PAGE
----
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You can clip a raster by a vector easily, so first step is to convert your raster to vector. GDAL > Raster Conversion > Polygonize. You will have polygons with attribute called DN with values 0 and 1. Select all polygons with value 1 with expression like DN = 1 Use GDAL > Raster Extraction > Clip raster by mask layer. Select the polygonized layer as the ...


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If you create a clipping layer with only the circular feature to use, your code can be simplified in this way (I use my own paths): from osgeo import gdal, ogr OutTile = gdal.Warp("/home/zeito/pyqgis_data/cut.tif", "/home/zeito/pyqgis_data/utah_demUTM12.tif", cutlineDSName='/home/zeito/pyqgis_data/boxes.shp', ...


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@Vince gave an educational comment, @Cyril named it directly, and I like to avoid further confusion; the simple answer is: clip those grometries! All queries present in this post do one thing, one way or another, that is selecting every row whose geometries minimum bounding rectangle, the bbox, intersects the created envelope, another bbox. And that's ...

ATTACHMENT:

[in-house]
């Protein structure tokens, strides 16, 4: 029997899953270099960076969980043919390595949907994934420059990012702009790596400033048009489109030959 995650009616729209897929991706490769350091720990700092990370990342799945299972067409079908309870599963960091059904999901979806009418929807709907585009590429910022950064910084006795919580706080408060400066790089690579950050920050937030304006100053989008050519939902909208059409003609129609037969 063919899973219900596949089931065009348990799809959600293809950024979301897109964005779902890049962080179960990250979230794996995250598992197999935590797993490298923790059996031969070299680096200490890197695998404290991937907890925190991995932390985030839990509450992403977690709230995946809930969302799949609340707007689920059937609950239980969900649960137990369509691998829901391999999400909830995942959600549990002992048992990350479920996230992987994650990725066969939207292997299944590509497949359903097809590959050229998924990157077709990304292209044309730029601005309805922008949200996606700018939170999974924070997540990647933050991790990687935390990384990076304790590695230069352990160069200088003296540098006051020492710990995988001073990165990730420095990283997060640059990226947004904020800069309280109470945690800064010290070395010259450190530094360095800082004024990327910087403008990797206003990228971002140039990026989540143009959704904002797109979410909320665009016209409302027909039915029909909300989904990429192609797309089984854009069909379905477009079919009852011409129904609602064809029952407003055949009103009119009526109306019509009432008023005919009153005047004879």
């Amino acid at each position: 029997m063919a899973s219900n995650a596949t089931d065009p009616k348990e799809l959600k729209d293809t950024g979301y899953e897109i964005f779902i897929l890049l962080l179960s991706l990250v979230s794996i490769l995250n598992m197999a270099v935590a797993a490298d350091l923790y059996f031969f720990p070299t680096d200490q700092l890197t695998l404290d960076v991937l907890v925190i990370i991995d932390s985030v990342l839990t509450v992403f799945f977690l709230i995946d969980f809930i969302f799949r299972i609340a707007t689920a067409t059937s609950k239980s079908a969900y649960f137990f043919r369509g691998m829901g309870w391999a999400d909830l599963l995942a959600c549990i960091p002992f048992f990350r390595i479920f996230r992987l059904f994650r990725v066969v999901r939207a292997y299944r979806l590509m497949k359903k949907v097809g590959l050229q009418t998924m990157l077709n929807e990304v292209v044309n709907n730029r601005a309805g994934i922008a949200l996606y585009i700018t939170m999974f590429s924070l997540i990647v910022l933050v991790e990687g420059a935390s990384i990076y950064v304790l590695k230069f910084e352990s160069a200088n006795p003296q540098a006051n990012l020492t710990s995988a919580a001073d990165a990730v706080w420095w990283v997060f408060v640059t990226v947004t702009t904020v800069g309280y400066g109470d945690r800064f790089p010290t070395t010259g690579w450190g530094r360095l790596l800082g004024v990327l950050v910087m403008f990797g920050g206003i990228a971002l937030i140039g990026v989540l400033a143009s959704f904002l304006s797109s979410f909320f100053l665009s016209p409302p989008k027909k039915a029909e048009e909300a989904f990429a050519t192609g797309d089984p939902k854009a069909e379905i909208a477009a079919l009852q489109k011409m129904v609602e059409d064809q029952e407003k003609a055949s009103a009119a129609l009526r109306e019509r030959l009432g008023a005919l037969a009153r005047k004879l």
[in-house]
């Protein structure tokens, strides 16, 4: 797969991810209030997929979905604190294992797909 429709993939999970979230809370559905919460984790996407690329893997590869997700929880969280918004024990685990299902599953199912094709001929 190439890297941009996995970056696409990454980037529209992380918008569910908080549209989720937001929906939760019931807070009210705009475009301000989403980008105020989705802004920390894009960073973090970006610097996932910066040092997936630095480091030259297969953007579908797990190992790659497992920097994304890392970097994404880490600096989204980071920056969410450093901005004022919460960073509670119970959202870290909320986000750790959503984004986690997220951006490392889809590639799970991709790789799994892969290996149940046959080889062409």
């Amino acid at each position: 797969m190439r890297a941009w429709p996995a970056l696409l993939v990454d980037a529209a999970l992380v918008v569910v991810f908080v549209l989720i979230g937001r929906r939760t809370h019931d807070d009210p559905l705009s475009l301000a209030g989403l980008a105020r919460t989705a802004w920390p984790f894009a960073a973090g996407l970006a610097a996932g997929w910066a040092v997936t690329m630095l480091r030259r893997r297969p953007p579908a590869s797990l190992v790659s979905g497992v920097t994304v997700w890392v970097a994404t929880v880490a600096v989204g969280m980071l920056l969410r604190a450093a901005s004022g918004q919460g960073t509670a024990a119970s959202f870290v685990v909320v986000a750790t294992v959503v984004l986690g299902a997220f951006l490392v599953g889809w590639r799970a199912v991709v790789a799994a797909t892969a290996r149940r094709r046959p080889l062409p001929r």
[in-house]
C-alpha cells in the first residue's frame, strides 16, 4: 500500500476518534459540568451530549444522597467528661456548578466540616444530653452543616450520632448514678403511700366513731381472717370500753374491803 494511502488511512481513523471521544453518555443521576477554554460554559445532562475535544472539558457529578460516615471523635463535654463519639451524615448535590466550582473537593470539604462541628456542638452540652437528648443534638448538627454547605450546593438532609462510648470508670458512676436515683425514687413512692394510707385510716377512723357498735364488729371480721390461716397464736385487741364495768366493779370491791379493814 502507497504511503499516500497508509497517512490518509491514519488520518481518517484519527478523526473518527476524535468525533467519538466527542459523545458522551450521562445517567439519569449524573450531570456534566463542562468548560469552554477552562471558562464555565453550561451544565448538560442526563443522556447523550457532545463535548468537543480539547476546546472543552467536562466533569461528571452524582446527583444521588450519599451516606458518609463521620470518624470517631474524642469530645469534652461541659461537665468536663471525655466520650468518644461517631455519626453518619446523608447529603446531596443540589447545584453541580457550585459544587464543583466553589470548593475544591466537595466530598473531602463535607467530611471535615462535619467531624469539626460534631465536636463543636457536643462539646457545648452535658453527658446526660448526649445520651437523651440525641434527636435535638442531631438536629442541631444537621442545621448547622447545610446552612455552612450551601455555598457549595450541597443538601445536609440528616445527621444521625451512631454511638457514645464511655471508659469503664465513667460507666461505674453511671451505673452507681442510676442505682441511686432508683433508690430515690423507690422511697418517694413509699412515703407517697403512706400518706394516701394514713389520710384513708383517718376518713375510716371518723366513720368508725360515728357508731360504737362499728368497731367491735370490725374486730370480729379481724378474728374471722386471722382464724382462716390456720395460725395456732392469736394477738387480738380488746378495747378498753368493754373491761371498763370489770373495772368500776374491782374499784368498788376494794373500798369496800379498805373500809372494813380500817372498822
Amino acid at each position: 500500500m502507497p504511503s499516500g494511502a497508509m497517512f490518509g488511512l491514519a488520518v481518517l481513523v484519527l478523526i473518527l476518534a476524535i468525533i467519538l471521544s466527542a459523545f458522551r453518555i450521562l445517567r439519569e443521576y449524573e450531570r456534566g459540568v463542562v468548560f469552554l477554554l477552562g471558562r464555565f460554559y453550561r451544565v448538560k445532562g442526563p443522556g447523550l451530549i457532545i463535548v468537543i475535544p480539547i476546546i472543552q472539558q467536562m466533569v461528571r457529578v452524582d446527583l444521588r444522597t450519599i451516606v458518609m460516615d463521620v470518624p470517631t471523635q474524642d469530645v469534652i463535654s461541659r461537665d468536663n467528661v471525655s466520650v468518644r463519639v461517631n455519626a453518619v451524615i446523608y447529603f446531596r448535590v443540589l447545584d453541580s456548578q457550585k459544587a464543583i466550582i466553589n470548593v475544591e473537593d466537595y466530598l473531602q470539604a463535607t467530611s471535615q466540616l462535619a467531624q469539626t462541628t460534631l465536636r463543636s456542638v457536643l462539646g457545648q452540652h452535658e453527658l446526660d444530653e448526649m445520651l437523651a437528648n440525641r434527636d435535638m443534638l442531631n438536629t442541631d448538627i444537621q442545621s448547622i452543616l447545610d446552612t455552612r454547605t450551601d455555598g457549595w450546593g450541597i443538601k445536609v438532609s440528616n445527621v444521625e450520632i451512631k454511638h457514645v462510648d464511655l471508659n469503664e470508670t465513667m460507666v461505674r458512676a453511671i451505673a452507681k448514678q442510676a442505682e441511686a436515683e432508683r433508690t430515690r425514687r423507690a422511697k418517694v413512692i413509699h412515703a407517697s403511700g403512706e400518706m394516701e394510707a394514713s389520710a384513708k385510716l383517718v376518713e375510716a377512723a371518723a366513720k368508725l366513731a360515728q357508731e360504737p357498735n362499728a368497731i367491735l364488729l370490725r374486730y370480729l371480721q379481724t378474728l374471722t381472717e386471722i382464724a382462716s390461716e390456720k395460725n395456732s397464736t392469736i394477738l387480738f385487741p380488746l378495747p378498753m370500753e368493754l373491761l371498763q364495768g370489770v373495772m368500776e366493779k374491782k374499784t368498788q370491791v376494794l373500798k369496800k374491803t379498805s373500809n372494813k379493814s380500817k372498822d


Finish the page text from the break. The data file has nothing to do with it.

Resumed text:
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You can also use raster calculator for this: Select 'Raster' > 'Raster Calculator...' use the expression ("Mask_raster@1"=1)*"Raster1@1" + ("Mask_raster@1"=0)*-9999 (replace Mask_raster and Raster1 with your layer names). Select 'Raster' > 'Conversion' > 'Translate (Convert Format)...'. Set the input layer as the layer you just created in raster calculator ...


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I noticed later that, even being only one feature, there were tiny islands around the boundary, and maybe the issue was in those. But i wasn't able to delete all of them, because i was in a hurry. So, to solve my issue, i used Simplify, with "Distance (Douglas-Peucker)" method, using a 1km tolerance. Any type of polygon based directly on the original (...


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